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Protesters dance and embrace as a song plays over the speakers, during an ongoing protest against COVID-19 measures that has grown into a broader anti-government protest, in Ottawa, on Feb. 17.Justin Tang/The Associated Press

Police were saying action is imminent, but many of the truckers didn’t believe it. The Emergencies Act, the written warnings from police to leave or face arrest, the government’s warning that bank accounts will be frozen – those are, to a number of the drivers parked on Ottawa streets, just blank threats.

That’s one of the things that is most jarring about the standoff on Wellington St., even as the Emergencies Act was invoked. Many of the truckers didn’t believe it was true. And they didn’t entertain the notion that the protest could end badly.

Inside the House of Commons, MPs were debating whether the government’s decision to invoke the Emergencies Act on Monday was justified, or whether the emergency orders are too draconian. Outside, some of the truckers insisted none of it is real.

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There are certainly protesters and organizers who think conflict with the cops is coming, and some vow to dig in and stuck around no matter what. On Thursday morning, there were rounds of horn-honking in response to false alarms of a crackdown. Some of the hard-core protesters seem to alternate between warning others a crackdown is coming and insisting the government can’t really do anything.

But there are also fairly widespread assertions by truckers that the Emergencies Act doesn’t count, or that police could not arrest or charge them, or enter their trucks, or apply threatened measures like suspending licences or freezing bank accounts.

Many of the trucks parked in the middle of Wellington St. had makeshift legal notices posted in their windows, sometimes next to a copy of the 1960 Bill of Rights passed by John Diefenbaker’s government, supposedly advising police and other authorities that the truck is private property, and that they – the police – will face legal action if they enter.

Martin Lacoste, a big-rig driver from Marieville, Que., said that the general conclusion on the truckers’ online grapevine is that the Emergencies Act isn’t really in effect yet.

“We think it is not 100 per cent in force. People ask if it is really in force – we think no,” he said, as he poured diesel from a jerry can into his truck. “We think it has to be passed by the Senate to be in force.”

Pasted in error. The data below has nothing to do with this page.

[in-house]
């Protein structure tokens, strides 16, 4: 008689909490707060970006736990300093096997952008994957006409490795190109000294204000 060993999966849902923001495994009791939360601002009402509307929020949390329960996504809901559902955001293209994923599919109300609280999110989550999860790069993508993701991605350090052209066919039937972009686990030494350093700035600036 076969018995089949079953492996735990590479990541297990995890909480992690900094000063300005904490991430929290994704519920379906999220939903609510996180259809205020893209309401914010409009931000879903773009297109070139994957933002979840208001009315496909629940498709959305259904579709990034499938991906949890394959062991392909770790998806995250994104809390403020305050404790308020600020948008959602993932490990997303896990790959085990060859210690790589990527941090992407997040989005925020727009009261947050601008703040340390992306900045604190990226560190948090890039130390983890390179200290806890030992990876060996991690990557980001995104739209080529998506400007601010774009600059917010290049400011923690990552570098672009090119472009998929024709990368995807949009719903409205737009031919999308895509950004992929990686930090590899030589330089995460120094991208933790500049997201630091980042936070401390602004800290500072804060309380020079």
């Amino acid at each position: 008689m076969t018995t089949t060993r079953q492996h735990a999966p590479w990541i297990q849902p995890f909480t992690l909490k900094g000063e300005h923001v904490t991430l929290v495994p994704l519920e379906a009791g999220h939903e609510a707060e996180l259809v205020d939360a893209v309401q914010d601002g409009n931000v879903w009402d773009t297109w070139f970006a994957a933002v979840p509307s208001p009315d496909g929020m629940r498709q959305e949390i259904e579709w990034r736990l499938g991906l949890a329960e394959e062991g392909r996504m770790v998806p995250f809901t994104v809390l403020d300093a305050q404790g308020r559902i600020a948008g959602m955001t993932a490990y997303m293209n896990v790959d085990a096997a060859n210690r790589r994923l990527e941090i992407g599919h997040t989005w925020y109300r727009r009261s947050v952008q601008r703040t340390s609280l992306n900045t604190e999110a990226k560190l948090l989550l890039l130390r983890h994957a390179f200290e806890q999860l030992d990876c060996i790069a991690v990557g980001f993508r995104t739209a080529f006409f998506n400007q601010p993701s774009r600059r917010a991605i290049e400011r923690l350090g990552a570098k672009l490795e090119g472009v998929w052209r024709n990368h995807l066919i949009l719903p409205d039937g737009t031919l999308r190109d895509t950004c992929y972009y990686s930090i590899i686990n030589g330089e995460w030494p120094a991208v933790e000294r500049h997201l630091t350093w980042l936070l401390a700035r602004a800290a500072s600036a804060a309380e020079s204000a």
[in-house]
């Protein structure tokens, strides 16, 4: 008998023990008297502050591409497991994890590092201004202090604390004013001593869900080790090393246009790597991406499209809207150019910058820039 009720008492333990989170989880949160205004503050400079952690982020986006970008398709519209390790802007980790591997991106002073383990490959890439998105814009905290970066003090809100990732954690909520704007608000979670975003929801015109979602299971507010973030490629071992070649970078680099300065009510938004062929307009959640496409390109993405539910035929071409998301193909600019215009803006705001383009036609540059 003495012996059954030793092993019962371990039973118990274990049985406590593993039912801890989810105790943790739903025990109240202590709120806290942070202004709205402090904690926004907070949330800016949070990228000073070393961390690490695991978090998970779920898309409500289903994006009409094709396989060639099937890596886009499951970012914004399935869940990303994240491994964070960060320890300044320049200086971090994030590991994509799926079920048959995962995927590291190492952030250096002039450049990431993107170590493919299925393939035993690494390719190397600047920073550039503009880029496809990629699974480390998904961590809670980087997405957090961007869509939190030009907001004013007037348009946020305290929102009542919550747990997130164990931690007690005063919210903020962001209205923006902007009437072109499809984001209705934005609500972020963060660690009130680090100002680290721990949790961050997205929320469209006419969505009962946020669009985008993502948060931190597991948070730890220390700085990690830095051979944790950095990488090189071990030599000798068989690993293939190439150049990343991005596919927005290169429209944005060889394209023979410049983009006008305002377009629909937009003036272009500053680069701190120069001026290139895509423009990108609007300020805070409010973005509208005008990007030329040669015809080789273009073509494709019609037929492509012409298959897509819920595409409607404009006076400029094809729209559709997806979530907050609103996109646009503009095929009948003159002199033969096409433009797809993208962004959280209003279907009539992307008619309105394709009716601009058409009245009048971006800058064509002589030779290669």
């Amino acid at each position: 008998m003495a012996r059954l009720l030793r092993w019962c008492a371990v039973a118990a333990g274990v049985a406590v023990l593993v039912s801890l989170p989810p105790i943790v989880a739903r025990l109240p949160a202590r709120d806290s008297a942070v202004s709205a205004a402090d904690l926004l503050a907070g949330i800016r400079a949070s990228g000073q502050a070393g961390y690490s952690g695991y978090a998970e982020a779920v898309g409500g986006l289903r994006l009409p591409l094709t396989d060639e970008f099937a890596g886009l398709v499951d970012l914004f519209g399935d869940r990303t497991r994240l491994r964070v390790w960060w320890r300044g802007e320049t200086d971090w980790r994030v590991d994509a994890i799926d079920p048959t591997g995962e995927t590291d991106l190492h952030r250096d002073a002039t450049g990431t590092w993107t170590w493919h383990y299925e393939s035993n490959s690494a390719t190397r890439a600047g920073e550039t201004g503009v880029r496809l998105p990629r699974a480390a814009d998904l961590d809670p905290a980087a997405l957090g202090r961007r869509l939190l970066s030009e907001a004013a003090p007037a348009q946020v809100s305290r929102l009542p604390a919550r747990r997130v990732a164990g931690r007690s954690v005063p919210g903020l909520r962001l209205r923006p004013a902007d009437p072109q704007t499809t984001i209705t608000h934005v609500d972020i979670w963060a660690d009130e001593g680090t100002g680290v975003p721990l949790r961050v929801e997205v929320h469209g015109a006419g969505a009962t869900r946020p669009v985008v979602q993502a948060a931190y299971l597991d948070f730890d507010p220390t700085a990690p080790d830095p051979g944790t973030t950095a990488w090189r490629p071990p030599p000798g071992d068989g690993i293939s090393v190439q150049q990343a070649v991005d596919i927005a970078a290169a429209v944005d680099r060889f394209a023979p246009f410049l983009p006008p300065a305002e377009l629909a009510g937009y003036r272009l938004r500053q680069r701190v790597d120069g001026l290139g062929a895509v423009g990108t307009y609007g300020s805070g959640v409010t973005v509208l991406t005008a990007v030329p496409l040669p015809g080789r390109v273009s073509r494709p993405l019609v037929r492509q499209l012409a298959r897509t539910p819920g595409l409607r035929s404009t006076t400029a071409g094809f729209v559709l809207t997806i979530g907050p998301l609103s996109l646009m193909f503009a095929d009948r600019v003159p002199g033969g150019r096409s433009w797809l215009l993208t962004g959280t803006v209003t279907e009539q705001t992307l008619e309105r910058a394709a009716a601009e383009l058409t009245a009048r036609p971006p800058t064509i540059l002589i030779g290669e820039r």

That is not true, it must be noted. The Emergencies Act orders are in effect. The use of the act has to be confirmed by the Commons and Senate or those orders will be revoked, but unless and until that happens, the truckers are subject to arrest or potentially seeing their bank accounts frozen.

Mr. Lacoste said he might think about leaving if he really thought he’d face a $100,000 fine, but he doesn’t believe he will. But he said he doesn’t worry he could go to jail. Others have been arrested but quickly released, he said.

That has become a hallmark of this protest now. It’s odd enough that a truck driver would think they could park in the middle of a street without breaking the law, but it’s stranger still that people such as Mr. Lacoste can’t believe the police might clear them off the streets.

Even as he was saying it, Ottawa’s interim police chief, Steve Bell, was in a press conference announcing that the police were setting up checkpoints to make downtown a no-go zone – using special Emergencies Act powers. The police were moving into the area in numbers.

Ottawa residents have, for the most part, seen truckers blocking the downtown core not as protests but as an occupation, citing not just horn-honking but harassment and forced business closures – while police did nothing.

Ottawa Centre Liberal MP Yasir Naqvi, debating the use of the Emergencies Act in the Commons, asked Conservatives how they’d like it “if this kind of occupation was happening in their neighbourhoods, in their ridings, four weeks in a row.”

There is still debate to come on whether the Emergencies Act was necessary, but right now the argument effectively being used to justify it – and a still pretty weak one – is that, without it, nothing was being done for weeks. And something must be done now. There isn’t much doubt that, as NDP MP Charlie Angus said in debate, this is a failure of government leadership and police inaction.

“We should never have been at this moment where we are looking like a failed state,” he said.

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